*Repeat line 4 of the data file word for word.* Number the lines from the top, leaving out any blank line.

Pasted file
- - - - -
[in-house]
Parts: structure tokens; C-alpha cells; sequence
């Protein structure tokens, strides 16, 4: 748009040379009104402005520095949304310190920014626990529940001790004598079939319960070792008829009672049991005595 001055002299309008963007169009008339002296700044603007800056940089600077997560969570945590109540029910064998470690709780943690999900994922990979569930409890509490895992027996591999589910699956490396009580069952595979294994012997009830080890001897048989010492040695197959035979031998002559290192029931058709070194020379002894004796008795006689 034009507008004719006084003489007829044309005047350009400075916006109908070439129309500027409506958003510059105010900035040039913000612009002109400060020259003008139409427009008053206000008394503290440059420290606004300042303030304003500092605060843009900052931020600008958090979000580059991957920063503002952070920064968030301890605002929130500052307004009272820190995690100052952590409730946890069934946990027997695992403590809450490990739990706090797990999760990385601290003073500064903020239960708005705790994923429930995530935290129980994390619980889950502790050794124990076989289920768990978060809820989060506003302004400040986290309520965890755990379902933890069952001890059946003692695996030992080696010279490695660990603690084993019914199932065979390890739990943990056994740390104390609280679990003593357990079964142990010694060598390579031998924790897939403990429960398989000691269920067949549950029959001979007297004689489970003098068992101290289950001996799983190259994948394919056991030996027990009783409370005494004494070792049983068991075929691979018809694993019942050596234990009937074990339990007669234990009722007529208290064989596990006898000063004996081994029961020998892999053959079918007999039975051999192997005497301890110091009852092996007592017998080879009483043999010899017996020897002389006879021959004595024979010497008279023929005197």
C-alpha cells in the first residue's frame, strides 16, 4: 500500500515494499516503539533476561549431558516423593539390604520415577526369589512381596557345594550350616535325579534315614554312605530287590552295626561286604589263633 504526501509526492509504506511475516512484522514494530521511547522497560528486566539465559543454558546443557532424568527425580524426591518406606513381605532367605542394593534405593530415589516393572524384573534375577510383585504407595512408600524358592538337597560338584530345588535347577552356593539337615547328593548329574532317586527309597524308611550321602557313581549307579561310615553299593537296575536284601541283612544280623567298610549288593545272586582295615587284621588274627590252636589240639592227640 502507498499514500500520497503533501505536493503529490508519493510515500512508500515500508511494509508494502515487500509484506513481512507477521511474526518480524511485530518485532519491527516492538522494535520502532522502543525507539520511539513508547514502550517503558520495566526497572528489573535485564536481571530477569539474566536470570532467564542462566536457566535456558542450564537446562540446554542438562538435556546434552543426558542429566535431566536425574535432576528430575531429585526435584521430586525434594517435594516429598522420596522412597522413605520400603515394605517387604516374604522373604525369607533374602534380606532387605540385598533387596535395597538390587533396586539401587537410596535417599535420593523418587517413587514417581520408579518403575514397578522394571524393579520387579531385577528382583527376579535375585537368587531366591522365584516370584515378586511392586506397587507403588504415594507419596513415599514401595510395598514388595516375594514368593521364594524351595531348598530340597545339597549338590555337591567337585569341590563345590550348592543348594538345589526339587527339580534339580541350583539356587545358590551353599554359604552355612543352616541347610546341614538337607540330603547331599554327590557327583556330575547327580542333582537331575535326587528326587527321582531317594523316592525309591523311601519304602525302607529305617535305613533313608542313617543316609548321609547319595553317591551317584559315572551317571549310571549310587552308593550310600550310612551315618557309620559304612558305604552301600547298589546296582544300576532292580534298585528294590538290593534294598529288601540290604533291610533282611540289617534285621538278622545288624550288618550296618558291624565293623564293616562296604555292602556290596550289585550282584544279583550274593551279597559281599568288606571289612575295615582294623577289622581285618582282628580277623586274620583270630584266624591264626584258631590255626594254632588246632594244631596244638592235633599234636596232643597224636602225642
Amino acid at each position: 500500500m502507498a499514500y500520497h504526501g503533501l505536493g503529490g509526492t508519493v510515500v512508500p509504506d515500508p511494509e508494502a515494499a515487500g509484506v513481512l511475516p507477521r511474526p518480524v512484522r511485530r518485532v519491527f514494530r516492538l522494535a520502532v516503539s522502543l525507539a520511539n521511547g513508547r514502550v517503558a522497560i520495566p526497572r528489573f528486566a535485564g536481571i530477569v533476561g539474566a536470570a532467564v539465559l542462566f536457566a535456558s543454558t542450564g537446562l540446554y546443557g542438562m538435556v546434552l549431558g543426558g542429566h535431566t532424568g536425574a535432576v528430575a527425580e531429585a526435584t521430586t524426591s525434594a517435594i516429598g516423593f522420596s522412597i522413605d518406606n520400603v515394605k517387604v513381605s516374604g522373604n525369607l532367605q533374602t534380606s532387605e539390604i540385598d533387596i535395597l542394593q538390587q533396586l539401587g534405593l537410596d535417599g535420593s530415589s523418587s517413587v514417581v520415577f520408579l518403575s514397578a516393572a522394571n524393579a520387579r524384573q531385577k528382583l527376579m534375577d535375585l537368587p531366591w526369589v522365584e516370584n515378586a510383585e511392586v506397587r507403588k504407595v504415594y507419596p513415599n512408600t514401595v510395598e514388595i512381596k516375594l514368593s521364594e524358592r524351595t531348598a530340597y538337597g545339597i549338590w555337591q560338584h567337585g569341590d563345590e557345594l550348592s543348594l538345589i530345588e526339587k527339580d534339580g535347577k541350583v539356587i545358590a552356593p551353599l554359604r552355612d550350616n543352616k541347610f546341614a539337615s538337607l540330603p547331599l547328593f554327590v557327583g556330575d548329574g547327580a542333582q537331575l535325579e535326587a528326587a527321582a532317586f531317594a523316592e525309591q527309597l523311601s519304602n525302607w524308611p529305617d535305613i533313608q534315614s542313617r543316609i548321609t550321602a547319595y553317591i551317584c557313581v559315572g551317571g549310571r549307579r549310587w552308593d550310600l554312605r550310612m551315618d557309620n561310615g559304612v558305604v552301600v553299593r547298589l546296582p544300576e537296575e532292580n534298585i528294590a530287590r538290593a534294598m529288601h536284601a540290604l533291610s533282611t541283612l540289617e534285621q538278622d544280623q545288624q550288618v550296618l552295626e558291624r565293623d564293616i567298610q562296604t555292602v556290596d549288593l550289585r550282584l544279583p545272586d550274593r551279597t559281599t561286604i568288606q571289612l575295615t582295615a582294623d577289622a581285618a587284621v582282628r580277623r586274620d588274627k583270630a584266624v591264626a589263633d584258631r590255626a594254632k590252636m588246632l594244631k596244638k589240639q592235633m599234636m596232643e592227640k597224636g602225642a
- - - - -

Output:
C-alpha cells in the first residue's frame, strides 16, 4: 500500500515494499516503539533476561549431558516423593539390604520415577526369589512381596557345594550350616535325579534315614554312605530287590552295626561286604589263633 504526501509526492509504506511475516512484522514494530521511547522497560528486566539465559543454558546443557532424568527425580524426591518406606513381605532367605542394593534405593530415589516393572524384573534375577510383585504407595512408600524358592538337597560338584530345588535347577552356593539337615547328593548329574532317586527309597524308611550321602557313581549307579561310615553299593537296575536284601541283612544280623567298610549288593545272586582295615587284621588274627590252636589240639592227640 502507498499514500500520497503533501505536493503529490508519493510515500512508500515500508511494509508494502515487500509484506513481512507477521511474526518480524511485530518485532519491527516492538522494535520502532522502543525507539520511539513508547514502550517503558520495566526497572528489573535485564536481571530477569539474566536470570532467564542462566536457566535456558542450564537446562540446554542438562538435556546434552543426558542429566535431566536425574535432576528430575531429585526435584521430586525434594517435594516429598522420596522412597522413605520400603515394605517387604516374604522373604525369607533374602534380606532387605540385598533387596535395597538390587533396586539401587537410596535417599535420593523418587517413587514417581520408579518403575514397578522394571524393579520387579531385577528382583527376579535375585537368587531366591522365584516370584515378586511392586506397587507403588504415594507419596513415599514401595510395598514388595516375594514368593521364594524351595531348598530340597545339597549338590555337591567337585569341590563345590550348592543348594538345589526339587527339580534339580541350583539356587545358590551353599554359604552355612543352616541347610546341614538337607540330603547331599554327590557327583556330575547327580542333582537331575535326587528326587527321582531317594523316592525309591523311601519304602525302607529305617535305613533313608542313617543316609548321609547319595553317591551317584559315572551317571549310571549310587552308593550310600550310612551315618557309620559304612558305604552301600547298589546296582544300576532292580534298585528294590538290593534294598529288601540290604533291610533282611540289617534285621538278622545288624550288618550296618558291624565293623564293616562296604555292602556290596550289585550282584544279583550274593551279597559281599568288606571289612575295615582294623577289622581285618582282628580277623586274620583270630584266624591264626584258631590255626594254632588246632594244631596244638592235633599234636596232643597224636602225642